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Greater St. Louis Area Council: Boy Scouts of America

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Gravois Trail


Gravois Trail > Posts > Area Scouts Attend Woodwork Merit Badge Skill Center
March 19
Area Scouts Attend Woodwork Merit Badge Skill Center

ST. LOUIS, Mo. – Last weekend more than 30 Boy Scouts from St. Louis and the surrounding area gathered at the Nelson-Mulligan Carpenters Training Center in South County for the Woodwork merit badge skill center. After a morning of training, the Scouts put their newly acquired skills to work assembling their very own birdhouses to take home.

Woodwork merit badge is designed to introduce Scouts to the woods, tools and skills needed to create wood projects. At the skill center, participants get the chance to work with real carpenters at their expansive training facility. Tony Caputa, an instructor at the Training Center, has worked with the Boy Scouts of America for the past several years to make the event an annual success.


In Saturday’s edition, the day got started early as the Boy Scouts gathered for their first “class” at 8 a.m. For the next three and a half hours, Scouts received training in a variety of areas related to woodworking and also learned the journey wood takes in getting from the forest to your home.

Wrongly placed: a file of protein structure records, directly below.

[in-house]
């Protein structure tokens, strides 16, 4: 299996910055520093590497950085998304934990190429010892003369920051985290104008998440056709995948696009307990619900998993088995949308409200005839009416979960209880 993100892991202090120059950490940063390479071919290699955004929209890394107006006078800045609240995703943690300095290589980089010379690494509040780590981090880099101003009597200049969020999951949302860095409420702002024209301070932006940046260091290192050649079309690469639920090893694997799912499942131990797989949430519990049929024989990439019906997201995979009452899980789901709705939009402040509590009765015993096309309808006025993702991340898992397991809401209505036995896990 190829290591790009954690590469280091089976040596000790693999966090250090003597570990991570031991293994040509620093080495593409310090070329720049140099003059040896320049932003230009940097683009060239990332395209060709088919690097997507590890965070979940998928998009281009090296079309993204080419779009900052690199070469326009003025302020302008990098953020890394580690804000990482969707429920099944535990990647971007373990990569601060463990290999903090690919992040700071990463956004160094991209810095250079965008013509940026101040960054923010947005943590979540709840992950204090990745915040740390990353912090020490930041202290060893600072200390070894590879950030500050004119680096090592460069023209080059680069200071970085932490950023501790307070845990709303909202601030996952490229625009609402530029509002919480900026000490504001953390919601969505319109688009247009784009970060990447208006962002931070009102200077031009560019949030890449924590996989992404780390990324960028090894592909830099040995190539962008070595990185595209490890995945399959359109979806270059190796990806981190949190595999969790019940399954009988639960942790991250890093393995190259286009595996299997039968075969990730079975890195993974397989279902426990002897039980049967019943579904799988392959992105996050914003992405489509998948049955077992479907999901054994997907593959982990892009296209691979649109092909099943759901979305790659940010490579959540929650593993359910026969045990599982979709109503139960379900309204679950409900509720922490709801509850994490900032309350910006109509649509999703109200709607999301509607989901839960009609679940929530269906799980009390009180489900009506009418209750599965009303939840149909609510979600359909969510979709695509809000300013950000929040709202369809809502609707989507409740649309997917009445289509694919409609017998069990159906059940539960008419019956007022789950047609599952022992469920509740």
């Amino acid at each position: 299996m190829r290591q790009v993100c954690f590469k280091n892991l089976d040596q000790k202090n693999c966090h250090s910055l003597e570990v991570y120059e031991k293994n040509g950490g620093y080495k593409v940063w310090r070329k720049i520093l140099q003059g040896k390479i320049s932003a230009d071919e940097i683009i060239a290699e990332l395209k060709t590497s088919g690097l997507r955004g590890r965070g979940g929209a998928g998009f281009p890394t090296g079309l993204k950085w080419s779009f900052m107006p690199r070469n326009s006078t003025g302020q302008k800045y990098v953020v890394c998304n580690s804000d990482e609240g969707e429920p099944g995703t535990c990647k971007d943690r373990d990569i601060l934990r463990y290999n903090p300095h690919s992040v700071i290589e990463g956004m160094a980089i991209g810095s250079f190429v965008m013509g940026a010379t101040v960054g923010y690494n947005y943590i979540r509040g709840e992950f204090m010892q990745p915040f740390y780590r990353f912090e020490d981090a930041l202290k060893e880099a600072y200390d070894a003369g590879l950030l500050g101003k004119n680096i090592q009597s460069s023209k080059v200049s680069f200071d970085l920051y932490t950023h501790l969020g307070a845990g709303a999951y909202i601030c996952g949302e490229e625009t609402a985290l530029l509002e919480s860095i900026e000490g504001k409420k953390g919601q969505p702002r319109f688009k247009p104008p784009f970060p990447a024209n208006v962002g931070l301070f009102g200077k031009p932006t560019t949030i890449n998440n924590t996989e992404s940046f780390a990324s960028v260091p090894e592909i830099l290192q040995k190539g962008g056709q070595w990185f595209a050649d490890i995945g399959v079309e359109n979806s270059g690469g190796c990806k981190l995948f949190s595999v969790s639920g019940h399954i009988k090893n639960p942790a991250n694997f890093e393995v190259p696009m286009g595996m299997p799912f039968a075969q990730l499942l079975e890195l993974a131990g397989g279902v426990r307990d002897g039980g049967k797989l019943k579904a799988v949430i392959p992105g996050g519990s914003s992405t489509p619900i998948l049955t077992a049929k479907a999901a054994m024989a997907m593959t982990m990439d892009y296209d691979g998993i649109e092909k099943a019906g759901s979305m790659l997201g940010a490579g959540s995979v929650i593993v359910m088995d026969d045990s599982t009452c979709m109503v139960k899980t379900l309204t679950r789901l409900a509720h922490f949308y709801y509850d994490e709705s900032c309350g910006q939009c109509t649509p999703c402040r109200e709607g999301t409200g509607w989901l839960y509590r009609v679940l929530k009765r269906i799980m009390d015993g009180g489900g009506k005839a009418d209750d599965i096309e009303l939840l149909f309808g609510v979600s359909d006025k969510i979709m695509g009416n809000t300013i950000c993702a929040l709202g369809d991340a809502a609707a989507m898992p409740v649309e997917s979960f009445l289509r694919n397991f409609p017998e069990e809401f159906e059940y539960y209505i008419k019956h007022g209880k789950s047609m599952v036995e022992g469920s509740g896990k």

“We also came here to learn about what wood looks like, different types of wood, how to identify it and how to sharpen your tools and take care of them,” said Josiah, a Scout from Gravois Trail Troop 780 who attended the skill center.


After a quick break for lunch, the Boy Scouts had a chance to use all of the new knowledge gained from their morning session. Armed with tape measures, drills and hammers, participants set out to assemble birdhouses. A staff member from the Training Center oversaw each station to provide guidance and help.


“We had blueprints of the birdhouse so we could look off of that to see how to build them,” said Josiah. “They showed us in one of our classes how to read the blueprints and how to use the tape measure and stuff like that. Building the birdhouse was not really that difficult. It took some time but it wasn’t that hard.”


Finally, after a long day and maybe even a few smashed fingernails from an errant hammer, the Scouts happily accepted their completed merit badge cards to tote home along with their homemade birdhouses. As everyone filed out of the training center, it was apparent that the Boy Scouts weren’t the only ones who had a fun time.


“The staff comes in and provides the adult supervision and a lot of them are our apprentices,” said Terry O’Reilly, an instructor at the Training Center who helped direct the day’s activities. “They enjoy it. It starts out as an early morning for them but by the end of the day when the kids walk away with a finished project, I think they feel pretty good about being a part of it.”


To get more information on additional merit badge skill centers, visit



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